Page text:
It’s April. Yes, I’m aware that it is over 70 degrees and sunny outside. It is obvious to me that I am in shorts and a tank top, with the heat on just a little lower, with a glass of lemonade, with a bouquet of tulips sitting on my nightstand.
But I’m thinking about Christmas.
Yes. Christmas. I actually tweeted not too long ago that I swear there is healing power in Christmas music, which is good because I’m coming down with something. I’m listening to my indie/eclectic Christmas station with some string lights hanging over my bed, and despite the fact that it’s April, I can’t get Christmas out of my mind.
Based on the title…you might be thinking that I’m going to discuss why everyone is wrong and what the true meaning of Christmas is.
Actually, not so much. People have a pretty good handle on what Christmas is about. It’s about Jesus’ birthday, family, love, being together, giving rather than receiving, and cookies. I’d say people know what they’re doing when it comes to the what Christmas is really about.
The delusion is this: Christmas is only one day a year.
Yes, that’s the mystery, the lie, the delusion surrounding Christmas – people think Christmas is one day a year.
Well. I don’t. I think that’s a load of crock.
Christmas? Once a year? One day, December 25th? You people are ridiculous. I mean, come on.
“Christmas isn’t just a day…it’s a frame of mind.” Everyone who is anyone has heard that line from Miracle on 34th Street at some point in their lives – be it by watching the movie or by hearing it repeated daily from September to the day of by your Christmas-obsessed girlfriend.
Well, it’s true! Christmas is actually a year round thing, even though you misers out there refuse to admit it. I’m going to break it down for you. Let’s start at the very beginning, yes?
In the beginning was the Word, and the Word was with God, and the Word was God. (Read.)
It’s very dark. It’s very cold. God’s breath curls out in wisps in front of him. It is time to use that breath, His very words, to create.
God speaks, creates. It’s now very bright, very warm. A new creation has been brought out of nothing, by the work of the Spirit, life has been breathed in, and gratefulness has been breathed out.
A woman, a man. New life. Creation sings, the multitudes worship His greatness.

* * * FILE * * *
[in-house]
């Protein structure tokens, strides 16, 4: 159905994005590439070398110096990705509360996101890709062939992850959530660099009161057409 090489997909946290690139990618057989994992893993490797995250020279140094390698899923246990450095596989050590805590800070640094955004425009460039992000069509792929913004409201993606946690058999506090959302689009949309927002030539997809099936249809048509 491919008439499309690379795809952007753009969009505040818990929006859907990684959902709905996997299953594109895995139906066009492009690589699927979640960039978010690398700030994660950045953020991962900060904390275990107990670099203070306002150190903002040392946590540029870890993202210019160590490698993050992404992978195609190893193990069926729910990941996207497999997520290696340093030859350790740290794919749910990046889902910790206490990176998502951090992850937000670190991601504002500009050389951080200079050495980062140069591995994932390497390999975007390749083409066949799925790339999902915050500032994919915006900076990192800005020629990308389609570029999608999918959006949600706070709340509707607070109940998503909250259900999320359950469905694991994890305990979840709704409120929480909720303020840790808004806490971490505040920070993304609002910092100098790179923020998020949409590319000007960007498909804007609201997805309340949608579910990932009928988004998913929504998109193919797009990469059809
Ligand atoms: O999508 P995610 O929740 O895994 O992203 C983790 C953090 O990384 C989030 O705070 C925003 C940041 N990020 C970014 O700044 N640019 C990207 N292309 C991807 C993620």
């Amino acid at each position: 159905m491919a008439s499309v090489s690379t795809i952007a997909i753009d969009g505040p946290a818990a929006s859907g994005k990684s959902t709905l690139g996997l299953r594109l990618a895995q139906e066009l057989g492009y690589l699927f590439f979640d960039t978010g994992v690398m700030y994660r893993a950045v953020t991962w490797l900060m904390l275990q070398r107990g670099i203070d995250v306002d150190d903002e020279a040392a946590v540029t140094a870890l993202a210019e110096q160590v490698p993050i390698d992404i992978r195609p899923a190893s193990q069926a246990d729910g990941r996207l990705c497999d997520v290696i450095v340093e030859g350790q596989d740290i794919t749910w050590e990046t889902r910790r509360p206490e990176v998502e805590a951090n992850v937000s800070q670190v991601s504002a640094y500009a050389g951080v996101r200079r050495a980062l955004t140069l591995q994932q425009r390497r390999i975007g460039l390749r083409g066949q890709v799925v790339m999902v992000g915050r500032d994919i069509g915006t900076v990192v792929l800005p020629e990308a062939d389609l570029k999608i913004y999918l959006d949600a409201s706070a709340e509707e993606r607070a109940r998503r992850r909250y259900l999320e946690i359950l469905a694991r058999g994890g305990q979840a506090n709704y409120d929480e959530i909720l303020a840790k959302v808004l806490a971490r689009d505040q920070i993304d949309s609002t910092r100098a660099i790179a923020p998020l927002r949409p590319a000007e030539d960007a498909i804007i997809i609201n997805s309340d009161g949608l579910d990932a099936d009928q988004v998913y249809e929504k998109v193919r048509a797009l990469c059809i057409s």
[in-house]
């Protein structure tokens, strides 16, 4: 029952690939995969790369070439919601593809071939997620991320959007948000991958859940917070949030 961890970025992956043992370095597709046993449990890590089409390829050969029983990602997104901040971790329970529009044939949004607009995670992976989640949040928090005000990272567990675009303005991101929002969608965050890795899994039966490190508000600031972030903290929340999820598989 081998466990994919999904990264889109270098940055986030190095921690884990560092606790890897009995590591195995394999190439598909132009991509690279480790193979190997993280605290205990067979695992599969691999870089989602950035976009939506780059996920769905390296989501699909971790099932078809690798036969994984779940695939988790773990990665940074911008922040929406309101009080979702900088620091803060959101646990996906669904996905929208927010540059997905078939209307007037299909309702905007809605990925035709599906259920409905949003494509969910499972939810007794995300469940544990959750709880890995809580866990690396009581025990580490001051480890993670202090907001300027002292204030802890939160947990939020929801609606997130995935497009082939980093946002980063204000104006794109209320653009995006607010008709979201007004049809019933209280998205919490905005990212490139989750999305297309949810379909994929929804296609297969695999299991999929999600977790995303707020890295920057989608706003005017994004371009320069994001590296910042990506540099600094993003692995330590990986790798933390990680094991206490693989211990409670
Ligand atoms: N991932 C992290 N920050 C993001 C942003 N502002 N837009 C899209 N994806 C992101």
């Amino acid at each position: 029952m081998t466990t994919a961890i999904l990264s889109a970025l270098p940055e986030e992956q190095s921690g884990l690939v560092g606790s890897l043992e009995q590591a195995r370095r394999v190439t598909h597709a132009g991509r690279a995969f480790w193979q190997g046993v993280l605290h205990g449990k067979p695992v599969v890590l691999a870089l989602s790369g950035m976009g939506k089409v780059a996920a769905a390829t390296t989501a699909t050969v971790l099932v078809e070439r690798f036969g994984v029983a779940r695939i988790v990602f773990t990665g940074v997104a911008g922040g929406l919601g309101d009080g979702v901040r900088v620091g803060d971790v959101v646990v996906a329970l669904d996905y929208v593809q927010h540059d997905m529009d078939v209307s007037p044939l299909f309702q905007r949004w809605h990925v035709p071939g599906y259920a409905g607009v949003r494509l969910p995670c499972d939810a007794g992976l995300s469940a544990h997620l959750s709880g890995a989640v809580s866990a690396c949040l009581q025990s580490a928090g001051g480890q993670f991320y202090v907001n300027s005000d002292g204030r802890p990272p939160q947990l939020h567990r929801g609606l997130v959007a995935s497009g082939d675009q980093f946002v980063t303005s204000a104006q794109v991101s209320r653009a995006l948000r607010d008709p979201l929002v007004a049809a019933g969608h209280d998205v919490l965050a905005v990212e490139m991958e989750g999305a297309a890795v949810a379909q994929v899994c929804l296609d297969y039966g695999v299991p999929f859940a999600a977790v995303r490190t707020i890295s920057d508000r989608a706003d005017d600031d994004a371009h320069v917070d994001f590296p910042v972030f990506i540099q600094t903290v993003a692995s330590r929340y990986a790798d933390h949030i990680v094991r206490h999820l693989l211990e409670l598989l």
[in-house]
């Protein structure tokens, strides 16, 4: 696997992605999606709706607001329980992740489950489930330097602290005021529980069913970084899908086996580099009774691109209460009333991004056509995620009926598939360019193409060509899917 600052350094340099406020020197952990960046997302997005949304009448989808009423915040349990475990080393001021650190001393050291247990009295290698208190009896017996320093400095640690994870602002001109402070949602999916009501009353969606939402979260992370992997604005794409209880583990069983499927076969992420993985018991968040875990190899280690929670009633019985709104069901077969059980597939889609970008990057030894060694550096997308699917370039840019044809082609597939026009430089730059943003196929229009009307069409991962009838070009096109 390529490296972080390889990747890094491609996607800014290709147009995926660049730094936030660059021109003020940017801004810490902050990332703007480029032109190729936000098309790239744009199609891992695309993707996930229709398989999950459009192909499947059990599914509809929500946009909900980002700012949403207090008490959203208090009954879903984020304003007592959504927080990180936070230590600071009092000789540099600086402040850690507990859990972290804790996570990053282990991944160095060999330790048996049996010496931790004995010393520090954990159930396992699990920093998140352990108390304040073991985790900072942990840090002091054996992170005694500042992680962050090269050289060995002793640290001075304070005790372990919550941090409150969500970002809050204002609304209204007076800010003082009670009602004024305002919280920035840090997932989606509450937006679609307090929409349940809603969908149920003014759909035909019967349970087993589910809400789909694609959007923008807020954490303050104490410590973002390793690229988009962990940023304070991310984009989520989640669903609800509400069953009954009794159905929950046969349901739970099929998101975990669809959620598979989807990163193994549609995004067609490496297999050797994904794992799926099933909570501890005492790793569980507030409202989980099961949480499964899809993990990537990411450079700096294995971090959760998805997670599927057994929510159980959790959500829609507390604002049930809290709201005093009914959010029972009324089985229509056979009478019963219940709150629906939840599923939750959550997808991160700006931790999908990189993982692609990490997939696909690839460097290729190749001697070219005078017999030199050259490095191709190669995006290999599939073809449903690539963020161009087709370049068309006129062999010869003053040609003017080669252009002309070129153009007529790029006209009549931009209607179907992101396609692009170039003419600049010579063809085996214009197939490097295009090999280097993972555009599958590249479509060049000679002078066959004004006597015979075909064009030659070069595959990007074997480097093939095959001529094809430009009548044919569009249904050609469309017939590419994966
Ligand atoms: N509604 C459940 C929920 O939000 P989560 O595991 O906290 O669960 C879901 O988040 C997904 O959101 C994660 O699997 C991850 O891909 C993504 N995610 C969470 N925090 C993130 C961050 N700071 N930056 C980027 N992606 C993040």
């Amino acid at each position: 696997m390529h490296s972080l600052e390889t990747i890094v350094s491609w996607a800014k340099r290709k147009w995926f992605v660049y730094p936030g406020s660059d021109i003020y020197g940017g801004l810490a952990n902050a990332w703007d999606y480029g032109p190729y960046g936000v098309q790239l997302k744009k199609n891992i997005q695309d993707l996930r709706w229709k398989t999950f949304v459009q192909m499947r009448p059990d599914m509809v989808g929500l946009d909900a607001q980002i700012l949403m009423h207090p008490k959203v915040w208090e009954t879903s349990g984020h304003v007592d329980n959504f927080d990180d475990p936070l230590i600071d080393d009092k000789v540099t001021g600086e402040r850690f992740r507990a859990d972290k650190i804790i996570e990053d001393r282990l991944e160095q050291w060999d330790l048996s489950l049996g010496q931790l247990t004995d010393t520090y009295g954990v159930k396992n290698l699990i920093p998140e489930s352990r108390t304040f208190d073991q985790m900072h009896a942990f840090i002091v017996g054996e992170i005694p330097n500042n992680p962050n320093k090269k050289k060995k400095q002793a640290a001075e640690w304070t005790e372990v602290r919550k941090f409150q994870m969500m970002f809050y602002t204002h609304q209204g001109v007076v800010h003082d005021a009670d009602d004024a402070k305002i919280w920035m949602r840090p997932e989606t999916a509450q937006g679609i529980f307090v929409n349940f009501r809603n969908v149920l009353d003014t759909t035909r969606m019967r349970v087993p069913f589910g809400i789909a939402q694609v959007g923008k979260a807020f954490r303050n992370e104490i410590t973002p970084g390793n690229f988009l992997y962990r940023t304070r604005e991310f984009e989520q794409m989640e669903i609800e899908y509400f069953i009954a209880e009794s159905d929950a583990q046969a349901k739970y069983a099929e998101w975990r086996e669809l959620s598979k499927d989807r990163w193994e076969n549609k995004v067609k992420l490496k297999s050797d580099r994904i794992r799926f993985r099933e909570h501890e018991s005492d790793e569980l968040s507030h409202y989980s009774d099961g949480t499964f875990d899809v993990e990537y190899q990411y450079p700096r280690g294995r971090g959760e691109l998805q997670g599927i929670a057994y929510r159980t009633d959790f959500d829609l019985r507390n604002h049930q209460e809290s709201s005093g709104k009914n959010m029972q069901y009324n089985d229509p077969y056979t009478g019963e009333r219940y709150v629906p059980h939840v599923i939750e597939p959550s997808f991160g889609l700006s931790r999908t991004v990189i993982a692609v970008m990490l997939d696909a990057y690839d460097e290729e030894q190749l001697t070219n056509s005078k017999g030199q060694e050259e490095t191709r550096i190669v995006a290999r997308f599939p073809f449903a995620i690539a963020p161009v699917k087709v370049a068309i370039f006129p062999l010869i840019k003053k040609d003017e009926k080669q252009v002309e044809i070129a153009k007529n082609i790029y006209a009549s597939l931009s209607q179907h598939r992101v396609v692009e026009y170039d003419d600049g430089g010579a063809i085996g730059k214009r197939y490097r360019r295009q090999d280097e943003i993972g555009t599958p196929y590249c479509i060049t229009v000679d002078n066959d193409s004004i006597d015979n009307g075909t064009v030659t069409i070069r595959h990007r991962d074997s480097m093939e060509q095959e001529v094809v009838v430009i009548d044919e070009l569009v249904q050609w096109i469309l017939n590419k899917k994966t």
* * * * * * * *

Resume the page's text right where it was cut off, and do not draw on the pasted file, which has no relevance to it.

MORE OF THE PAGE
Now, tell me. Did I just describe the week that God created the earth, or did I just describe the night Christ was born?
If you guessed either, I was actually describing both.
My point is this – what makes Christmas “Christmas” is the same thing that makes up everything else, every other day.
Peace. Joy. Family. Love. Christ. New beginnings.
This is Christmas Day, yes. But this is also every day.
Why peace, though? Why am I singling this word out?
Peace. What better word to describe Christmas than peace?
A fire snapping, a cat curled up, a garland twinkling and a tree shining, a mug steaming, a snowfall drifting, a pad of slippers shuffling from a family member, a crackle of a book page turned, a soft tune from the radio, a crunch munch of a cookie.
Yes, Christmas Day, Christmas Eve, the entire Christmas season from after Thanksgiving to right before the Epiphany, this is summed up in one word, and that word is none other than peace.
What makes Christmas “Christmas” is the same thing that makes up everything else.
Or rather, should make up everything else.
But how often do we have peace in our lives? Unfortunately for many, and for myself especially, it is not as often as it should be. We even corrupt Christmas with bustling buzzing busy tasks and lists and chores and burnt cookies and frostbitten noses and that one Christmas decoration the cat seems to target.
The Christmas delusion is that Christmas comes once a year. The Christmas delusion is that peace comes once a year.
The Bible mentions the word peace 361 times. (Read.)
That’s almost an entire year of daily peace. So why do we limit it to a few December days?
The angels cry to the shepherds “Peace!”
Christ tells the sea, wind, the sinners, the healed, the mourning apostles “Peace!”
“Peace on Earth will come to stay when we live Christmas every day.” Poet Helen Steiner Rice had it right when she said peace in our hearts, a Christmas kind of peace, will reside on earth forever if we live it out.
When I was younger, I wished that I could bottle Christmas spirit, so whenever I felt poorly or sad I could crack one open and just breathe in the scents, sounds, sights, smells, and feel of Christmas.
Even now I listen to Christmas music and put on my string lights when I’m having a long day or I’m feeling particularly upset.
I know plenty of people who do that.
What we fail to realize is that it isn’t Christmas our hearts are longing for, it’s peace.
Our hearts were made for peace. Our souls were made for peace.
When there is an absence of peace, we reach out for the nearest things to bring us this seemingly unattainable ideal – in my case, Christmas.